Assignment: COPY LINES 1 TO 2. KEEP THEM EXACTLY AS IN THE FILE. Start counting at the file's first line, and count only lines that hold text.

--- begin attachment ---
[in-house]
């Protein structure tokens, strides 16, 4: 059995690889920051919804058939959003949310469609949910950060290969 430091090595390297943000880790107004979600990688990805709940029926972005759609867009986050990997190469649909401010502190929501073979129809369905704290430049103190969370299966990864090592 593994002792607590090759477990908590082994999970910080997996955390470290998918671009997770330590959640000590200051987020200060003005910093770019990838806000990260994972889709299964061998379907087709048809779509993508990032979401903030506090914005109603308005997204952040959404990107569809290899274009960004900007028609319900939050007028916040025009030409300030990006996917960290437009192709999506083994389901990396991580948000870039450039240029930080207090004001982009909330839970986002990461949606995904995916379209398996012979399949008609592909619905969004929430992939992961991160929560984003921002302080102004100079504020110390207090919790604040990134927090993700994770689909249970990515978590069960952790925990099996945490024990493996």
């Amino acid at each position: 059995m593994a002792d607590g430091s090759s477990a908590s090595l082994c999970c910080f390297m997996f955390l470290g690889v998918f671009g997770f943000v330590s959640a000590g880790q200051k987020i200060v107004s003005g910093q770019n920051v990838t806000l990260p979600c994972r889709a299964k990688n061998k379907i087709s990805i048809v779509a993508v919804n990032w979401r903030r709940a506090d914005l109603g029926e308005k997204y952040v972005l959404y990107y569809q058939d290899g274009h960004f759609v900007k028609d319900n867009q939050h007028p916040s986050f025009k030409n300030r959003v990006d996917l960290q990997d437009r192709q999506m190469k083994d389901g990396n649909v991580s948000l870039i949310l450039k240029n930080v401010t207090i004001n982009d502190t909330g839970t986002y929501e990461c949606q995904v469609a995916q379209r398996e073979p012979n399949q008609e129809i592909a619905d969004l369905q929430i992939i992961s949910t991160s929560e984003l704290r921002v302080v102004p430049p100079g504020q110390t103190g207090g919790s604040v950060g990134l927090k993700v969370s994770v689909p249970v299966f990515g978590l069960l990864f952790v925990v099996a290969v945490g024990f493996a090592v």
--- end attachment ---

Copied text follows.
[in-house]
């Protein structure tokens, strides 16, 4: 059995690889920051919804058939959003949310469609949910950060290969 430091090595390297943000880790107004979600990688990805709940029926972005759609867009986050990997190469649909401010502190929501073979129809369905704290430049103190969370299966990864090592 593994002792607590090759477990908590082994999970910080997996955390470290998918671009997770330590959640000590200051987020200060003005910093770019990838806000990260994972889709299964061998379907087709048809779509993508990032979401903030506090914005109603308005997204952040959404990107569809290899274009960004900007028609319900939050007028916040025009030409300030990006996917960290437009192709999506083994389901990396991580948000870039450039240029930080207090004001982009909330839970986002990461949606995904995916379209398996012979399949008609592909619905969004929430992939992961991160929560984003921002302080102004100079504020110390207090919790604040990134927090993700994770689909249970990515978590069960952790925990099996945490024990493996």